When Google announced the release of Android 2.2, web developers all over the world stood in awe because Flash is available (and not just Flash lite). Although it may take some time for all of the Android phones out there to get the update (some may never get it), once it is fully implemented, Android 2.2 may very well kill HTML5.
Microsoft Internet Explorer has never fully supported HTML5 and although it promises to, I doubt they ever will (at least not without a fight)! After all, supporting HTML5 will pretty much ensure that it will win and will eventually cause millions (that were previously skeptical of the lack of Flash support) to flock to the iPhone! Might I remind you that Apple and Microsoft have never been on happy terms and the last thing Microsoft wants, is to help Apple out. They also want to get all phone users to buy the new Windows Phone 7 (which brings me to my last change).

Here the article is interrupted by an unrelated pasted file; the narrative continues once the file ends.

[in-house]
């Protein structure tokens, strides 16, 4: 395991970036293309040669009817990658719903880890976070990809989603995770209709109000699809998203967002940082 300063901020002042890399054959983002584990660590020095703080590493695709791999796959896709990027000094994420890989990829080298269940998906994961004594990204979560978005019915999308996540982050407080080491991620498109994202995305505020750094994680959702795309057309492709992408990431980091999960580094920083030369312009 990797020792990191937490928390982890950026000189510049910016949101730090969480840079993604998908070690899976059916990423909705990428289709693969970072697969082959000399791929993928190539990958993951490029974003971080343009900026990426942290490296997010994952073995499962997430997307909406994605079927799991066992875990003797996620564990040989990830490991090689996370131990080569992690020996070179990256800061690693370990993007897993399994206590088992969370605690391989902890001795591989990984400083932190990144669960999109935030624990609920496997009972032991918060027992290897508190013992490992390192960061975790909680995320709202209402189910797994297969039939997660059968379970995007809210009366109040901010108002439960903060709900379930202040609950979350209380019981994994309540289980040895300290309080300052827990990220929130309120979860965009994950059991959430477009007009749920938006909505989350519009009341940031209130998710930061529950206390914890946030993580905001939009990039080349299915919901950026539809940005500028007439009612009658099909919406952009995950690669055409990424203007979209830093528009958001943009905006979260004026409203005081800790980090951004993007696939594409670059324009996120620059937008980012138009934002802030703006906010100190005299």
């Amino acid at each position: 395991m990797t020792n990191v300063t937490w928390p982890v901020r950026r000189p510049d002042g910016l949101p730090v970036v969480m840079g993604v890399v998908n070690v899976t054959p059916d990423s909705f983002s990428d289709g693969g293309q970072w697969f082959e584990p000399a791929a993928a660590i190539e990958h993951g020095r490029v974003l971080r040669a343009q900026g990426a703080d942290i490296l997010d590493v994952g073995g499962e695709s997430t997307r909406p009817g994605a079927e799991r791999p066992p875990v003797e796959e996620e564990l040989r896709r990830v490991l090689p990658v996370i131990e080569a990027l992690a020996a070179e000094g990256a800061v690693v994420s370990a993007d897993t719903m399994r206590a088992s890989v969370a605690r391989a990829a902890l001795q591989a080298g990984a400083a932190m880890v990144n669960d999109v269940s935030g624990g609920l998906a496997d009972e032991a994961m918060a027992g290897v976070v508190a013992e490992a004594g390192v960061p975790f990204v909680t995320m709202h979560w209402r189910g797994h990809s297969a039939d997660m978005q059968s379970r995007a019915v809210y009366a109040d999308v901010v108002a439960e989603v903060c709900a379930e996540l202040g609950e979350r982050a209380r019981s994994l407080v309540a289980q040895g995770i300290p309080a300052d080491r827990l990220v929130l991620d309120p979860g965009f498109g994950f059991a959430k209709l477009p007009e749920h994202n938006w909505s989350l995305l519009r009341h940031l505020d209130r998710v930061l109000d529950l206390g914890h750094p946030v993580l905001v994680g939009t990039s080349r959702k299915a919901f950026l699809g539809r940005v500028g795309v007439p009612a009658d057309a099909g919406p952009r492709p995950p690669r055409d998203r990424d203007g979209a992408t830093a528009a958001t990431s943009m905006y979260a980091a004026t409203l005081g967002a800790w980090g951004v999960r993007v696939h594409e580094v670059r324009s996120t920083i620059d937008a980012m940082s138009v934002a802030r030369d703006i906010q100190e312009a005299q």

The fifth (and last) major change in this painful battle is the announcement of the Windows Phone 7 series. This phone may very well be the first success of Microsoft as it regards the mobile industry. Apple knows (and has known for many years) that in the next decade or so, browsing the web on a computer will be unheard of. No no, people will have tablets and phones, but the average person won’t even own or care to own a computer! Apple knows this, but Microsoft is no fool and knows this also. In fact, they have tried and failed more than once to create a smartphone that everyone will love. Up to now, people have given up on Microsoft as a mobile producer. However, they may just win out with the release of the new Windows Phone 7 series. We still don’t know much about this phone (or series of phones) coming later in the year. But what we do know is simple. It will support Flash and it won’t support HTML5. I think the reason for this is obvious and the same as the reason Microsoft won’t support HTML5 in the Internet Explorer browser.